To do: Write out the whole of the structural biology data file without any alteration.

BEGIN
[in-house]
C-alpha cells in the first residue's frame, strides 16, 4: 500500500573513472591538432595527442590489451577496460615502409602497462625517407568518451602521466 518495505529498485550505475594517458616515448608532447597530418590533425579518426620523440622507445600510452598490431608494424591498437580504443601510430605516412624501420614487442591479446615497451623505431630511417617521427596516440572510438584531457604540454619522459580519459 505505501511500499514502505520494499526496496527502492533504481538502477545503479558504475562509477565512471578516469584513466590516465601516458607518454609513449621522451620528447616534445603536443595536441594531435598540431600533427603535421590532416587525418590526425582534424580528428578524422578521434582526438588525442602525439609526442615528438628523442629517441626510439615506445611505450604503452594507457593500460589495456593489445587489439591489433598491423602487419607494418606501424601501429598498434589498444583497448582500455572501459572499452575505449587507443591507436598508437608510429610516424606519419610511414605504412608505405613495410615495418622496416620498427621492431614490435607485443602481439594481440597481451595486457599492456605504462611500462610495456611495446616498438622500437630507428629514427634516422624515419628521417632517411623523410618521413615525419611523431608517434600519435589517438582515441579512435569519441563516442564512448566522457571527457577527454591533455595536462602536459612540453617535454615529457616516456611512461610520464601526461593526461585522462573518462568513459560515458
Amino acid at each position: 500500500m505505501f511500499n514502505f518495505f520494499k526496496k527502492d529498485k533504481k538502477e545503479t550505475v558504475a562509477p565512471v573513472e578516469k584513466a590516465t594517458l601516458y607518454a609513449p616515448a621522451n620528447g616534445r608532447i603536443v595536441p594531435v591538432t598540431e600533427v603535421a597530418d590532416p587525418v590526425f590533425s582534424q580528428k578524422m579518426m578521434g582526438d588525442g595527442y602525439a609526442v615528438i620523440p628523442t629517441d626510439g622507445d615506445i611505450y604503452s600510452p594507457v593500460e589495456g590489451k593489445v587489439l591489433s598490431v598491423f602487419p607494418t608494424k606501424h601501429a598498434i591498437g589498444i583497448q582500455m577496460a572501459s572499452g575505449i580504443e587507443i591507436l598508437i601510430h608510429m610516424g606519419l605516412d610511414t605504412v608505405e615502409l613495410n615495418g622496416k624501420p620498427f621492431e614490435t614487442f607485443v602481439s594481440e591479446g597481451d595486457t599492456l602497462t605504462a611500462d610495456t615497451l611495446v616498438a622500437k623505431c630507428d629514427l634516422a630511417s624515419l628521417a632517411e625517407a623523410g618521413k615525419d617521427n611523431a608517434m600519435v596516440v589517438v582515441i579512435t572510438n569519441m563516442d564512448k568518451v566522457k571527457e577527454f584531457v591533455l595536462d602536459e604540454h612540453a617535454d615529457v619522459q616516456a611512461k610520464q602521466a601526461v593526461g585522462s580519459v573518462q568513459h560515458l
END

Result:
[in-house]
C-alpha cells in the first residue's frame, strides 16, 4: 500500500573513472591538432595527442590489451577496460615502409602497462625517407568518451602521466 518495505529498485550505475594517458616515448608532447597530418590533425579518426620523440622507445600510452598490431608494424591498437580504443601510430605516412624501420614487442591479446615497451623505431630511417617521427596516440572510438584531457604540454619522459580519459 505505501511500499514502505520494499526496496527502492533504481538502477545503479558504475562509477565512471578516469584513466590516465601516458607518454609513449621522451620528447616534445603536443595536441594531435598540431600533427603535421590532416587525418590526425582534424580528428578524422578521434582526438588525442602525439609526442615528438628523442629517441626510439615506445611505450604503452594507457593500460589495456593489445587489439591489433598491423602487419607494418606501424601501429598498434589498444583497448582500455572501459572499452575505449587507443591507436598508437608510429610516424606519419610511414605504412608505405613495410615495418622496416620498427621492431614490435607485443602481439594481440597481451595486457599492456605504462611500462610495456611495446616498438622500437630507428629514427634516422624515419628521417632517411623523410618521413615525419611523431608517434600519435589517438582515441579512435569519441563516442564512448566522457571527457577527454591533455595536462602536459612540453617535454615529457616516456611512461610520464601526461593526461585522462573518462568513459560515458
Amino acid at each position: 500500500m505505501f511500499n514502505f518495505f520494499k526496496k527502492d529498485k533504481k538502477e545503479t550505475v558504475a562509477p565512471v573513472e578516469k584513466a590516465t594517458l601516458y607518454a609513449p616515448a621522451n620528447g616534445r608532447i603536443v595536441p594531435v591538432t598540431e600533427v603535421a597530418d590532416p587525418v590526425f590533425s582534424q580528428k578524422m579518426m578521434g582526438d588525442g595527442y602525439a609526442v615528438i620523440p628523442t629517441d626510439g622507445d615506445i611505450y604503452s600510452p594507457v593500460e589495456g590489451k593489445v587489439l591489433s598490431v598491423f602487419p607494418t608494424k606501424h601501429a598498434i591498437g589498444i583497448q582500455m577496460a572501459s572499452g575505449i580504443e587507443i591507436l598508437i601510430h608510429m610516424g606519419l605516412d610511414t605504412v608505405e615502409l613495410n615495418g622496416k624501420p620498427f621492431e614490435t614487442f607485443v602481439s594481440e591479446g597481451d595486457t599492456l602497462t605504462a611500462d610495456t615497451l611495446v616498438a622500437k623505431c630507428d629514427l634516422a630511417s624515419l628521417a632517411e625517407a623523410g618521413k615525419d617521427n611523431a608517434m600519435v596516440v589517438v582515441i579512435t572510438n569519441m563516442d564512448k568518451v566522457k571527457e577527454f584531457v591533455l595536462d602536459e604540454h612540453a617535454d615529457v619522459q616516456a611512461k610520464q602521466a601526461v593526461g585522462s580519459v573518462q568513459h560515458l